David Brinn, 62 From Portland, Maine to Ma’aleh Adumim, 1985 (credit: MARC ISRAEL SELLEM) David Brinn, 62 From Portland, Maine to Ma’aleh Adumim, 1985 (credit: MARC ISRAEL SELLEM)

Meeting the people behind the bylines at The Jerusalem Post

They and a host of others – dedicated professionals committed to producing a quality product that met the varied needs of its readership – would play significant roles in nurturing a journalistic novice who knew a little about writing, not a lot about journalism, and even less about Israel. 

And they were characters, with the proverbial news ink under the fingernails. People like Louis Rapoport, a ’60s activist turned Ethiopian Jewry champion, who wrote the definitive coverage of their clandestine aliyah in his book The Lost Jews: Last of the Ethiopian Falashas.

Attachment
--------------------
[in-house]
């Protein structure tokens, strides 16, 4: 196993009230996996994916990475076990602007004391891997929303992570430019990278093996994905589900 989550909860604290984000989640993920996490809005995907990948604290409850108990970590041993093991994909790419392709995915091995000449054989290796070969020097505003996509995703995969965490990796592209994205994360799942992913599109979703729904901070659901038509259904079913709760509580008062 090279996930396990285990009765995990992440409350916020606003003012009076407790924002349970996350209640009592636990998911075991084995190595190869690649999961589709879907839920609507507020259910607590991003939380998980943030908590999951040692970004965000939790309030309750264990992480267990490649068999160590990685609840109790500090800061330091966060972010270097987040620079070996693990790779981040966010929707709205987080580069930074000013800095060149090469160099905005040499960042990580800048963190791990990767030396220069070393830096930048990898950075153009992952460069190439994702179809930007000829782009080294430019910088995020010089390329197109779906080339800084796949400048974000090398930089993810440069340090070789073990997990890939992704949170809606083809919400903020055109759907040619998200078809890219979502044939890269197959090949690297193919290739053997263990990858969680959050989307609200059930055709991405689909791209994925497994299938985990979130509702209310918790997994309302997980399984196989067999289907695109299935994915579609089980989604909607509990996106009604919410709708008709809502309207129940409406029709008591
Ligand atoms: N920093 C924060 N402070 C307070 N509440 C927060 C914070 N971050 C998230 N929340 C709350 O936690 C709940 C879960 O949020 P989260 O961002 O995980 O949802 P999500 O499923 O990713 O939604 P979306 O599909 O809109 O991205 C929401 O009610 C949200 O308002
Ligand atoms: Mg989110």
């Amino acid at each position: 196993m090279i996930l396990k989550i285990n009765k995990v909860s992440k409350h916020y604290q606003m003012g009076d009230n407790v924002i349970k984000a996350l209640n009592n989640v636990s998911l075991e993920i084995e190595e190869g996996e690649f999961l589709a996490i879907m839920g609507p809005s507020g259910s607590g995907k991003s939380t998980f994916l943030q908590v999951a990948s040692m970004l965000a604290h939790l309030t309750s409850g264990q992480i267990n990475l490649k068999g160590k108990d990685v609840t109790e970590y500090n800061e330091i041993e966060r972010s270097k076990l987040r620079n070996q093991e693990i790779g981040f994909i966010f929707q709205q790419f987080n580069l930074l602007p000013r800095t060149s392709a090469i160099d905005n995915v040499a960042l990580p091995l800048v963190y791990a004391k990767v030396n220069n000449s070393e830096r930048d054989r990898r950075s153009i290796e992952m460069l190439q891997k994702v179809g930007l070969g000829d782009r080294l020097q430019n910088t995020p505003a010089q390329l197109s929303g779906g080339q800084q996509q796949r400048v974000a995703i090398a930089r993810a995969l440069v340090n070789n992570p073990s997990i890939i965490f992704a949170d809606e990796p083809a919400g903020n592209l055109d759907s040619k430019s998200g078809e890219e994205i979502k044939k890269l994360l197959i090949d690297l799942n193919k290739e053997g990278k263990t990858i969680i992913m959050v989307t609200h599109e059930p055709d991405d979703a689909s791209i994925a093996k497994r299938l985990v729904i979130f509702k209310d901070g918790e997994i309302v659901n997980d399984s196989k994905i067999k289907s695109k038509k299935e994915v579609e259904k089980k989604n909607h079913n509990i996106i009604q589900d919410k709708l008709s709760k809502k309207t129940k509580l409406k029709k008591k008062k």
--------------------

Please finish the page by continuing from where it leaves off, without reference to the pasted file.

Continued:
He was the night editor when I was assigned to him to design the news pages for him on the evening shift. Sometimes on our way home at the end of the night, he’d impart wisdom about news, journalism, life and the best place to get a falafel.

He explained once that as an editor, he would often make his editorial decisions by envisioning a composite reader – an everyman – and ask himself what that person would want to read.

His tragic death at an early age from a heart attack in 1991 inadvertently thrust me into that position of decision-making much sooner than I or anyone at the Post had intended. And I kept Louis’s advice close to me.

Those composite, everyman readers sometimes revealed themselves in flesh and blood. Occasionally, on the bus ride into the office, I’d spy fellow passengers perusing the Post. I’d pay attention to what they were reading, their body language or the reaction on their faces.

Thankfully, they would almost never crumple up the paper and throw it on the ground in a huff but would usually take their time and examine all the pages thoughtfully. I silently hoped they were being informed, enlightened or just entertained by enjoying a good story.